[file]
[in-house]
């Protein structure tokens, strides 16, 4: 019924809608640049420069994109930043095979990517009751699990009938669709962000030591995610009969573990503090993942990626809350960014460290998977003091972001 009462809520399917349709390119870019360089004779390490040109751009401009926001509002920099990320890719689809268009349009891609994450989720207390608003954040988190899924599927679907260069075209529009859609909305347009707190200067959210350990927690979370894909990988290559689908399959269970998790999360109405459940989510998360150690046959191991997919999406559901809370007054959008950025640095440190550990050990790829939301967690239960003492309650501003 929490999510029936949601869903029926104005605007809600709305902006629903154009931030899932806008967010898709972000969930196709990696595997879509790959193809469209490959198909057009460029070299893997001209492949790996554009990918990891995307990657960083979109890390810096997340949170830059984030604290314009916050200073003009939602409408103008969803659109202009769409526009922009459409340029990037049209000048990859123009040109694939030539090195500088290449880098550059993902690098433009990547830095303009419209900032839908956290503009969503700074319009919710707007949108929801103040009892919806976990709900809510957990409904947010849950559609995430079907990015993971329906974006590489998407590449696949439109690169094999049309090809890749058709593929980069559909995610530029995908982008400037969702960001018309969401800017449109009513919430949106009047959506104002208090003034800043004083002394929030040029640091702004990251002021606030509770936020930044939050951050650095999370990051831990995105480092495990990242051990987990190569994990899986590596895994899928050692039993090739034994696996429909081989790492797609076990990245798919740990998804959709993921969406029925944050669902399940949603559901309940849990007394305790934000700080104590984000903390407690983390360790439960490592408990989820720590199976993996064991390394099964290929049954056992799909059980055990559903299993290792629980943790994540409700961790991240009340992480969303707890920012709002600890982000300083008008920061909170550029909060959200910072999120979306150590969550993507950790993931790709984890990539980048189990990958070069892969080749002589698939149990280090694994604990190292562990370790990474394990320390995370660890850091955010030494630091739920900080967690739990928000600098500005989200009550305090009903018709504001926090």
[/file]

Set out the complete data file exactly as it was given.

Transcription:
[in-house]
């Protein structure tokens, strides 16, 4: 019924809608640049420069994109930043095979990517009751699990009938669709962000030591995610009969573990503090993942990626809350960014460290998977003091972001 009462809520399917349709390119870019360089004779390490040109751009401009926001509002920099990320890719689809268009349009891609994450989720207390608003954040988190899924599927679907260069075209529009859609909305347009707190200067959210350990927690979370894909990988290559689908399959269970998790999360109405459940989510998360150690046959191991997919999406559901809370007054959008950025640095440190550990050990790829939301967690239960003492309650501003 929490999510029936949601869903029926104005605007809600709305902006629903154009931030899932806008967010898709972000969930196709990696595997879509790959193809469209490959198909057009460029070299893997001209492949790996554009990918990891995307990657960083979109890390810096997340949170830059984030604290314009916050200073003009939602409408103008969803659109202009769409526009922009459409340029990037049209000048990859123009040109694939030539090195500088290449880098550059993902690098433009990547830095303009419209900032839908956290503009969503700074319009919710707007949108929801103040009892919806976990709900809510957990409904947010849950559609995430079907990015993971329906974006590489998407590449696949439109690169094999049309090809890749058709593929980069559909995610530029995908982008400037969702960001018309969401800017449109009513919430949106009047959506104002208090003034800043004083002394929030040029640091702004990251002021606030509770936020930044939050951050650095999370990051831990995105480092495990990242051990987990190569994990899986590596895994899928050692039993090739034994696996429909081989790492797609076990990245798919740990998804959709993921969406029925944050669902399940949603559901309940849990007394305790934000700080104590984000903390407690983390360790439960490592408990989820720590199976993996064991390394099964290929049954056992799909059980055990559903299993290792629980943790994540409700961790991240009340992480969303707890920012709002600890982000300083008008920061909170550029909060959200910072999120979306150590969550993507950790993931790709984890990539980048189990990958070069892969080749002589698939149990280090694994604990190292562990370790990474394990320390995370660890850091955010030494630091739920900080967690739990928000600098500005989200009550305090009903018709504001926090």